Through the Great Ape Trust Scholarship, Simpson College students are given the chance to learn about and work with bonobos at the Great Ape Trust, a facility in Des Moines that works with many different primates.
With the help of Professor of Psychology Carl Halgren, the Great Ape Trust Scholarship was created three years ago. Halgren said this provides a unique opportunity for students because Des Moines is the “only place in the world you can do this.”
“There has been a long history of attempts to prove that great apes can communicate,” Halgren said. “This is all due to the work of D. Duane Rumbaugh. He invented a symbolic system called lexigrams that would be equivalent to English words that Lana (an ape at the trust) could use to communicate.”
Halgren hopes in the future that the students in the scholarship program will work closer with the bonobos, especially as new research at the Trust gets underway.
“We have a program that’s in its third year,” Halgren said. “Last year, we had one student accept our scholarship. That was the first year we could offer it. We are hoping it really grows.”
One student, freshman Jen Draiss, expressed her enthusiasm for the relationship she has with the Trust.
“This program is definitely a worthwhile experience,” Draiss said. “I’ve been interested in apes since I was pretty young, and now I’m finally getting to do what I love!”
Along with extensive reading and video watching, students working with the Trust meet weekly with Dr. Sue Savage-Rumbaugh, a scientist with special standing at the center. Rumbaugh raised one of the bonobos, Kanzi, from birth and taught him to communicate using the lexigram system.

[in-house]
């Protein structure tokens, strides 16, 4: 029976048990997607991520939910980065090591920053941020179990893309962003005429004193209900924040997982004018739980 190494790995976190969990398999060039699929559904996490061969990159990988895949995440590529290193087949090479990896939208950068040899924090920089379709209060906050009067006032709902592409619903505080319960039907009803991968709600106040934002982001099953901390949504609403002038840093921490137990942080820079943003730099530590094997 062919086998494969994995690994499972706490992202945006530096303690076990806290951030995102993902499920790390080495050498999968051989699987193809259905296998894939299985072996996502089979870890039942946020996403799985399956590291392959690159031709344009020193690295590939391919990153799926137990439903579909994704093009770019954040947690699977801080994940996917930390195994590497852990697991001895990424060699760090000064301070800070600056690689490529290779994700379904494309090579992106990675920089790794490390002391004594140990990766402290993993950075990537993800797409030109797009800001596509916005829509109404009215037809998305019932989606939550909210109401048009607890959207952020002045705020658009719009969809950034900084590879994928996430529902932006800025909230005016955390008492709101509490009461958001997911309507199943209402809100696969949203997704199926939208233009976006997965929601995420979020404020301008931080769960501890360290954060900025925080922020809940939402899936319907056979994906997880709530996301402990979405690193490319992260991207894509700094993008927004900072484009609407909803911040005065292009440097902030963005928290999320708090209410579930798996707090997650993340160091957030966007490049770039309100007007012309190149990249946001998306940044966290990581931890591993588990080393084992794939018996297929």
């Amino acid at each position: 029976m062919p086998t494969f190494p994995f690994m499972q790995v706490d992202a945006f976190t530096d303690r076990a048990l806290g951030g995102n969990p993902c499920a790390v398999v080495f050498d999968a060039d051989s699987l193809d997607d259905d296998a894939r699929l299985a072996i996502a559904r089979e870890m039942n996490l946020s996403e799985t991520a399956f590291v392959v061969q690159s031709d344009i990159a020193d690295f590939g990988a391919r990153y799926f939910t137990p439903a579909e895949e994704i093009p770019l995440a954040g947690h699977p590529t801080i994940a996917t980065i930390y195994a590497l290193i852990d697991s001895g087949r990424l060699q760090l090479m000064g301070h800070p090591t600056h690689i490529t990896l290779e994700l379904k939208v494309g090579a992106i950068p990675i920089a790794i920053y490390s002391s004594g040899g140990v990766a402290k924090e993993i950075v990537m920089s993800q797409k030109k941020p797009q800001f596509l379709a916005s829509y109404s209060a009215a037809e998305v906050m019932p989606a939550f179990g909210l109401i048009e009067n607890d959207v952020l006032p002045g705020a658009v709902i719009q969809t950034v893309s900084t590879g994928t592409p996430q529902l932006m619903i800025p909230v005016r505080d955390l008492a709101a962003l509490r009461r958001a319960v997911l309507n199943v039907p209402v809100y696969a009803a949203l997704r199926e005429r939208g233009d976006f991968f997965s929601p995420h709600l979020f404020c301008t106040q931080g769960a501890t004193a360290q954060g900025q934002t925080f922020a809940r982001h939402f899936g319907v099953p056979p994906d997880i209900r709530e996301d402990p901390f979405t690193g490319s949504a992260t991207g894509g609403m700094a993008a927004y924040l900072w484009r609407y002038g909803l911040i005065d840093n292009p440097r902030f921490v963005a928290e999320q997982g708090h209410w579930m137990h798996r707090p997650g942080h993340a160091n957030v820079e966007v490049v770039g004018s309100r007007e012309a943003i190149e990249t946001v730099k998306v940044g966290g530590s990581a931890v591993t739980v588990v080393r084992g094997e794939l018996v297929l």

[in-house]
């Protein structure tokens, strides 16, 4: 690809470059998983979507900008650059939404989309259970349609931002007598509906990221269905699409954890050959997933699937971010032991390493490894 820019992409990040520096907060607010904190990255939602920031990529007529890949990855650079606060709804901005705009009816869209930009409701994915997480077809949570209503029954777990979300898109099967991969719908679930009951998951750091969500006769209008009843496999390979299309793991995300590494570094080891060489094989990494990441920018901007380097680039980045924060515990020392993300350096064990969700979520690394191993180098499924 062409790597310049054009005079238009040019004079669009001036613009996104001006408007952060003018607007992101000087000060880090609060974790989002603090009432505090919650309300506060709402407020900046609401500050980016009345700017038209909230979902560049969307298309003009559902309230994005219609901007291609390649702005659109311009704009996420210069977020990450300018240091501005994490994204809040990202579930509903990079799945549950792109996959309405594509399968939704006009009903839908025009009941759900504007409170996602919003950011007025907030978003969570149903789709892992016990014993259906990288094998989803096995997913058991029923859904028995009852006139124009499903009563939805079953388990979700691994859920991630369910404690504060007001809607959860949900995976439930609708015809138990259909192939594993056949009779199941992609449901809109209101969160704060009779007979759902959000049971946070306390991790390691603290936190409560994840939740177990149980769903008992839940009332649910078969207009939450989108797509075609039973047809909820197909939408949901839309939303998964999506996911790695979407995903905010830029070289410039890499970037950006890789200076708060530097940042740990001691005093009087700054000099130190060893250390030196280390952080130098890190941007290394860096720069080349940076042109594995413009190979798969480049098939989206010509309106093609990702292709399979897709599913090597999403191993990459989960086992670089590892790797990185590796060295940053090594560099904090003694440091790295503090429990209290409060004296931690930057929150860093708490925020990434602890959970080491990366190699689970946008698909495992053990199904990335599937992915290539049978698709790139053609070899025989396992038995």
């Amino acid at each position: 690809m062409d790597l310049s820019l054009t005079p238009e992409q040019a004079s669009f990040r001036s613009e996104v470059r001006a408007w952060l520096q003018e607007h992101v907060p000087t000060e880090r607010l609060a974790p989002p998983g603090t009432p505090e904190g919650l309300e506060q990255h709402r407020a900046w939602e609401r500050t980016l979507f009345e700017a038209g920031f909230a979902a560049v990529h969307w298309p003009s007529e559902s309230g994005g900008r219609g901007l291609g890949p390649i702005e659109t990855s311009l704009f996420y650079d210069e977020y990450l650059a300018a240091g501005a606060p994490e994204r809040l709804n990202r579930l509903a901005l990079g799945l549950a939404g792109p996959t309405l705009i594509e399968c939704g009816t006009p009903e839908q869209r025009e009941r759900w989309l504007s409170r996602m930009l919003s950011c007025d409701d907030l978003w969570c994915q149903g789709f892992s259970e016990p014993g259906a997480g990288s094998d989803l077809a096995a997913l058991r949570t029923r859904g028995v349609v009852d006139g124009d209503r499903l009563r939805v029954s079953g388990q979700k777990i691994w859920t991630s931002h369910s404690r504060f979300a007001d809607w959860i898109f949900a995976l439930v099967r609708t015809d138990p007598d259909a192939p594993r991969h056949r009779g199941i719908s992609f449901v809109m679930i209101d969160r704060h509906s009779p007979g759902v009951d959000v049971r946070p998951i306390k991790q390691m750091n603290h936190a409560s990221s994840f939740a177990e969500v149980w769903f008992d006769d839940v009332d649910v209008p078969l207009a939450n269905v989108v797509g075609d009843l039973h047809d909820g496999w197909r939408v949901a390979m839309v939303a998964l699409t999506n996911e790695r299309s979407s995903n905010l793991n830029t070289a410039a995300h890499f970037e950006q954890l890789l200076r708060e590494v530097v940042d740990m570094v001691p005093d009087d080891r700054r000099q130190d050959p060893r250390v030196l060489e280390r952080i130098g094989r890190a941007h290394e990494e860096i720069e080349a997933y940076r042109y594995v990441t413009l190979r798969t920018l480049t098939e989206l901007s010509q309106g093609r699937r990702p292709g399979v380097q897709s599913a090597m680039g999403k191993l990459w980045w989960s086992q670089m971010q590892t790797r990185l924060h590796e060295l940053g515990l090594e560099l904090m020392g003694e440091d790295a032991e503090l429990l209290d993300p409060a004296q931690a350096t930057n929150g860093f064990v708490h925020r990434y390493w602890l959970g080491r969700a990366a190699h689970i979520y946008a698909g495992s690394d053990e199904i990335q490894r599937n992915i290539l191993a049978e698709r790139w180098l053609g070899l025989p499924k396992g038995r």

The system uses a large touch-screen with numerous symbols to represent words or phrases that primates can choose from.
Driass will be the first to present information about Great Ape Trust. During a meeting with Savage-Rumbaugh, students brainstormed different ways to inform high school students of the Trust while keeping the presentation fun. One thing they’ve considered is to present a unique fact about each of the bonobos.
“Nyota is like Harry Potter,” Savage-Rumbaugh said. “He will try to be invisible. He hides. And sometimes he actually is invisible, you can’t find him.”
Savage-Rumbaugh said each of the animals has a unique personality. Matata acts at the matriarch of the group, and Kazi is “very aware of his role as a movie star,” she said.
Elikya is the blabber mouth, and Maisha is the baby of the group, so he’s the only one allowed to complain or whine. Panbanisha is the poet.
Driass appreciates the opportunity to work with and learn about the Trust’s research.
“They’ve made many discoveries that have changed the views of apes in so many ways, both through the public eye and in the scientific world,” Driass said. “I don’t think you could get the experience that Simpson is providing us with anywhere else!”